twofold character of the labor embodied in commodities
We saw at the outset that a commodity is compounded of two things, use-value and exchange-value. Subsequently it became clear that labor, too, in so far as it finds expression in value, acquires characteristics differing from those of labor as the producer of use-values. I was the first to point out and discuss this twofold character of the labor embodied in commodities. Since it is upon this that the understanding of political economy turns, we must look into the matter more closely.
Let us take two commodities, such as a coat and ten yards of linen. The former, we will suppose, to be worth twice as much as the latter, so that, if ten yards of linen = W, the coat = 2W.
Just as the coat and the linen are qualitatively different use-values, so are the forms of labor which respectively produce them (tailoring and weaving) qualitatively different. Were not the two things qualitatively different use-values, and therefore the products of qualitatively different forms of useful labor, they could not confront each other as commodities. Coats are not exchanged for coats, a use-value is not exchanged for another use-value of the same kind.
. . . But the existence of the coat, of the linen, of every constituent of material wealth (other than those freely provided by nature), must be brought about by a special, purposive, productive activity; one which adapts particular gifts of nature to particular human wants. As creator of use-values, as useful labor, labor is a necessary, condition of human existence, and one that is independent of the forms of human society; it is, through all the ages, a necessity imposed by nature itself, for without it there can be no interchange of materials between man and nature -- in a word, no life.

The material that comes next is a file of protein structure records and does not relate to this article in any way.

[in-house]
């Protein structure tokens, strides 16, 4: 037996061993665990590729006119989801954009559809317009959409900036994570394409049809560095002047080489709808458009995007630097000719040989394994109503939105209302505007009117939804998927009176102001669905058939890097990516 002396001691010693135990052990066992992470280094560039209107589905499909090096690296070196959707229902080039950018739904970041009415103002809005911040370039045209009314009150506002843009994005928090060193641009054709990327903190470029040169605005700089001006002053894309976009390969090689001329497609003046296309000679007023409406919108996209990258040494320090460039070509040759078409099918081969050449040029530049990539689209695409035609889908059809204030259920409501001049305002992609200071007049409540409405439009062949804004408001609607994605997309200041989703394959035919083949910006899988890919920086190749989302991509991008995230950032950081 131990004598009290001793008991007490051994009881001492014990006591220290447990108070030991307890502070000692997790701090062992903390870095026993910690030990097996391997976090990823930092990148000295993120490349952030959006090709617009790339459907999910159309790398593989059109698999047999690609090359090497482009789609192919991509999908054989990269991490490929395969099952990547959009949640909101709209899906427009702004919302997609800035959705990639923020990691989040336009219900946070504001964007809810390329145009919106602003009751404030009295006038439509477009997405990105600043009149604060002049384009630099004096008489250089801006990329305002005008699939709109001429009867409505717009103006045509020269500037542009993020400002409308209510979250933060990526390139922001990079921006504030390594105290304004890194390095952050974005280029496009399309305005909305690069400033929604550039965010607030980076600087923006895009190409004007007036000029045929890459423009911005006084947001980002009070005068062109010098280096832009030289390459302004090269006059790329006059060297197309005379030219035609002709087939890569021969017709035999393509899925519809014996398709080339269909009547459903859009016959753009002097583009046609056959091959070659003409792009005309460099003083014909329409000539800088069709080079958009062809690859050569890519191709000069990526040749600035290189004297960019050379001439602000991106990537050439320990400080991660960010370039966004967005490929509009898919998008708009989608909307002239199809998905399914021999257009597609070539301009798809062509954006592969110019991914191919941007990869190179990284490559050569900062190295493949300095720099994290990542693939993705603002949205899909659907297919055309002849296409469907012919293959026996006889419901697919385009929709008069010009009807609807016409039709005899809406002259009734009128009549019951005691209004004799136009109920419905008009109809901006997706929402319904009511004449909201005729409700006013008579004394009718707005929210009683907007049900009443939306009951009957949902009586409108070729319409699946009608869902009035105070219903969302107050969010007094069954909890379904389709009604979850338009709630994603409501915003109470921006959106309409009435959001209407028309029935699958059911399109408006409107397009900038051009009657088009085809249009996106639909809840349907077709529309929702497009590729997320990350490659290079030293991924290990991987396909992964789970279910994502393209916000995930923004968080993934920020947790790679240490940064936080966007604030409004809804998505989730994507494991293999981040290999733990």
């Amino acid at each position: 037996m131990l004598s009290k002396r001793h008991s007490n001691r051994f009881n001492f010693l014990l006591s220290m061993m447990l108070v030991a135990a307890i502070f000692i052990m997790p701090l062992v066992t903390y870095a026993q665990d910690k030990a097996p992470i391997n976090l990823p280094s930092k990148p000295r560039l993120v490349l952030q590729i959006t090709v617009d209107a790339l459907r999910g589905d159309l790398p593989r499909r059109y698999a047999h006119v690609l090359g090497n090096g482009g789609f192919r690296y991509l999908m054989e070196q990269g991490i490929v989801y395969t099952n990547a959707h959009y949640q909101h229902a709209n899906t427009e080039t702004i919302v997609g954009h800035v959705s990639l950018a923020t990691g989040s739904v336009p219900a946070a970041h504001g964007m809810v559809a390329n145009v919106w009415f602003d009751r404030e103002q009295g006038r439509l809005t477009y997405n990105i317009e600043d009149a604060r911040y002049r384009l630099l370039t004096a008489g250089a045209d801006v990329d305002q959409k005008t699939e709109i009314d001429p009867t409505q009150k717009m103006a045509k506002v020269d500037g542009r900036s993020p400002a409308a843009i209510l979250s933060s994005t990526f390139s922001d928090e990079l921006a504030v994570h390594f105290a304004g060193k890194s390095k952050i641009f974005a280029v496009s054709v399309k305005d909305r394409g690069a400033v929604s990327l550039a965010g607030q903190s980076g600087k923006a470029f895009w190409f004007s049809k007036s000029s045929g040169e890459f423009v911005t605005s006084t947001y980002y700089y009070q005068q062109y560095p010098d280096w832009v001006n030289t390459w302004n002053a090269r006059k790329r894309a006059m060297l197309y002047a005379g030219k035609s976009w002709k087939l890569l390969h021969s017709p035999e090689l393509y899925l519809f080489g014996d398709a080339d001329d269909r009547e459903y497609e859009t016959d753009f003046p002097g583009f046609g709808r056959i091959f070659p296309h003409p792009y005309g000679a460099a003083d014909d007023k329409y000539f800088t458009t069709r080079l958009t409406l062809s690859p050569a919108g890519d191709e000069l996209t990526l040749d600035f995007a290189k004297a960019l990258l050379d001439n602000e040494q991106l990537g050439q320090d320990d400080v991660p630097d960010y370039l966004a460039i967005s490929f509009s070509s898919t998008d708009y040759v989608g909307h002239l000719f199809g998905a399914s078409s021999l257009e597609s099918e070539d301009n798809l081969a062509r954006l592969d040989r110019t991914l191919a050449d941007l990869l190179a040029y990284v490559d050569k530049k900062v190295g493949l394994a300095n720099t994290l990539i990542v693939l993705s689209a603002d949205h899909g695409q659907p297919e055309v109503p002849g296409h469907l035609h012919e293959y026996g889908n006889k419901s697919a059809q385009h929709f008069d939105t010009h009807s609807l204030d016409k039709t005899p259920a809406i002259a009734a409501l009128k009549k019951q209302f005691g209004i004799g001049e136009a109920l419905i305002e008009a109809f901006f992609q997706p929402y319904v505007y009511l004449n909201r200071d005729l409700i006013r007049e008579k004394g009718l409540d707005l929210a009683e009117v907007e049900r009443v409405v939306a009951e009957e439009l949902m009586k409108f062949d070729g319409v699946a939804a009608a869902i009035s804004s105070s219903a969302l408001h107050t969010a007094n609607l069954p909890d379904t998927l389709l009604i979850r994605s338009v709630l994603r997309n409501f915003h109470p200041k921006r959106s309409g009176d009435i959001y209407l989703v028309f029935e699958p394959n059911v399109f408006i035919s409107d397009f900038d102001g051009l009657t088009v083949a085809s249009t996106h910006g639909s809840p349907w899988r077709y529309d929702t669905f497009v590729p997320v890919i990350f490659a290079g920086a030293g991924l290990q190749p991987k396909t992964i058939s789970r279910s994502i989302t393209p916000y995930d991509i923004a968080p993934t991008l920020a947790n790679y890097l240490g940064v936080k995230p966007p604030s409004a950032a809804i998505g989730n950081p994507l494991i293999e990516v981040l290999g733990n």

The use-values coat, linen, commodities in general, are compounded of two elements: matter and labor. . . .In the process of production, man can only work as nature works -- by changing the forms of matter. Nay, more, in this work of changing the forms of matter he is continually aided by the forces of nature. We see, then, that labor is not the only source of the use-values it produces, is not the only source of material wealth. As William Petty phrases it, while labor is the father of material wealth, the earth is its mother.
Let us now pass from commodity regarded as an object possessing utility,
to consider the value
of the commodity.
In our example we assumed the coat to be worth twice as much as the linen. This, however, is merely a quantitative difference, which does not here concern us. Let us bear in mind, however, that, if a coat be worth twice as much as ten yards of linen, then twenty yards of linen will have the same magnitude of value as one coat. As values, coat and linen are the same substance, are the objective expressions of one and the same kind of labor. Tailoring and weaving are, however, qualitatively different kinds of labor . . . and, though qualitatively different productive activities, are, both of them, productive expenditure of the human brain, muscle, nerve, hand, etc., and in this sense are both of them human labor. They are merely two different ways of expending human labor power . . . simple labor power, such as that with which, on the average, the ordinary man is equipped in his bodily organism, without any special development of faculty. Simple average labor doubtless varies in character as between one country and another, and as between one cultural epoch and another; but in any given community it is a constant. Skilled labor counts only as intensified, or rather multiplied, simple labor, so that a smaller quantity of skilled labor is equal to a larger quantity of simple labor.
Experience shows that skilled labor can always be reduced in this way to the terms of simple labor.